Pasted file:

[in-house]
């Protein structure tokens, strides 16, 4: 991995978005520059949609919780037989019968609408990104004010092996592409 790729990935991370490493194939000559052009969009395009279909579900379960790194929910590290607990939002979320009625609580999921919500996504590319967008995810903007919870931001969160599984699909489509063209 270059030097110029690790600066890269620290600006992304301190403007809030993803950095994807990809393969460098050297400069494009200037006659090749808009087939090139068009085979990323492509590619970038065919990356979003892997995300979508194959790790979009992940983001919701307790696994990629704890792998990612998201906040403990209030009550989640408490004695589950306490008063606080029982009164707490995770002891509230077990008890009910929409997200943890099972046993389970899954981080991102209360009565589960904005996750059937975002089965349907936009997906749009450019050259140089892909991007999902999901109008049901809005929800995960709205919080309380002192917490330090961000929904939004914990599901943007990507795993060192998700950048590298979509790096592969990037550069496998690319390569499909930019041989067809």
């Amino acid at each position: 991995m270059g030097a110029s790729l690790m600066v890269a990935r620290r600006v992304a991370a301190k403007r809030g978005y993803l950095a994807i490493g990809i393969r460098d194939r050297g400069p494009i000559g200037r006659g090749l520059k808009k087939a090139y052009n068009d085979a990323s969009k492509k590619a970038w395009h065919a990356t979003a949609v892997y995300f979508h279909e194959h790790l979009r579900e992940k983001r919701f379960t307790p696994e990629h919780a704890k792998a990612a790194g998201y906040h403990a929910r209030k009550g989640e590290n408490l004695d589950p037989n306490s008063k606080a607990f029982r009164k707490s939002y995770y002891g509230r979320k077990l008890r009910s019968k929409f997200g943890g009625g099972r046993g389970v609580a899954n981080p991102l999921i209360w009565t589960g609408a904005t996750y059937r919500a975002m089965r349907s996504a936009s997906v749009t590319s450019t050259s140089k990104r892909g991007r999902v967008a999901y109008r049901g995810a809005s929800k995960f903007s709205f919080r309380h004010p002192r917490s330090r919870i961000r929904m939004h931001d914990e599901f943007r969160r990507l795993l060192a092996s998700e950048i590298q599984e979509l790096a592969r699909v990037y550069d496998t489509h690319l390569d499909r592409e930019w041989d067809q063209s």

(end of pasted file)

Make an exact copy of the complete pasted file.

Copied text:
[in-house]
């Protein structure tokens, strides 16, 4: 991995978005520059949609919780037989019968609408990104004010092996592409 790729990935991370490493194939000559052009969009395009279909579900379960790194929910590290607990939002979320009625609580999921919500996504590319967008995810903007919870931001969160599984699909489509063209 270059030097110029690790600066890269620290600006992304301190403007809030993803950095994807990809393969460098050297400069494009200037006659090749808009087939090139068009085979990323492509590619970038065919990356979003892997995300979508194959790790979009992940983001919701307790696994990629704890792998990612998201906040403990209030009550989640408490004695589950306490008063606080029982009164707490995770002891509230077990008890009910929409997200943890099972046993389970899954981080991102209360009565589960904005996750059937975002089965349907936009997906749009450019050259140089892909991007999902999901109008049901809005929800995960709205919080309380002192917490330090961000929904939004914990599901943007990507795993060192998700950048590298979509790096592969990037550069496998690319390569499909930019041989067809």
């Amino acid at each position: 991995m270059g030097a110029s790729l690790m600066v890269a990935r620290r600006v992304a991370a301190k403007r809030g978005y993803l950095a994807i490493g990809i393969r460098d194939r050297g400069p494009i000559g200037r006659g090749l520059k808009k087939a090139y052009n068009d085979a990323s969009k492509k590619a970038w395009h065919a990356t979003a949609v892997y995300f979508h279909e194959h790790l979009r579900e992940k983001r919701f379960t307790p696994e990629h919780a704890k792998a990612a790194g998201y906040h403990a929910r209030k009550g989640e590290n408490l004695d589950p037989n306490s008063k606080a607990f029982r009164k707490s939002y995770y002891g509230r979320k077990l008890r009910s019968k929409f997200g943890g009625g099972r046993g389970v609580a899954n981080p991102l999921i209360w009565t589960g609408a904005t996750y059937r919500a975002m089965r349907s996504a936009s997906v749009t590319s450019t050259s140089k990104r892909g991007r999902v967008a999901y109008r049901g995810a809005s929800k995960f903007s709205f919080r309380h004010p002192r917490s330090r919870i961000r929904m939004h931001d914990e599901f943007r969160r990507l795993l060192a092996s998700e950048i590298q599984e979509l790096a592969r699909v990037y550069d496998t489509h690319l390569d499909r592409e930019w041989d067809q063209s």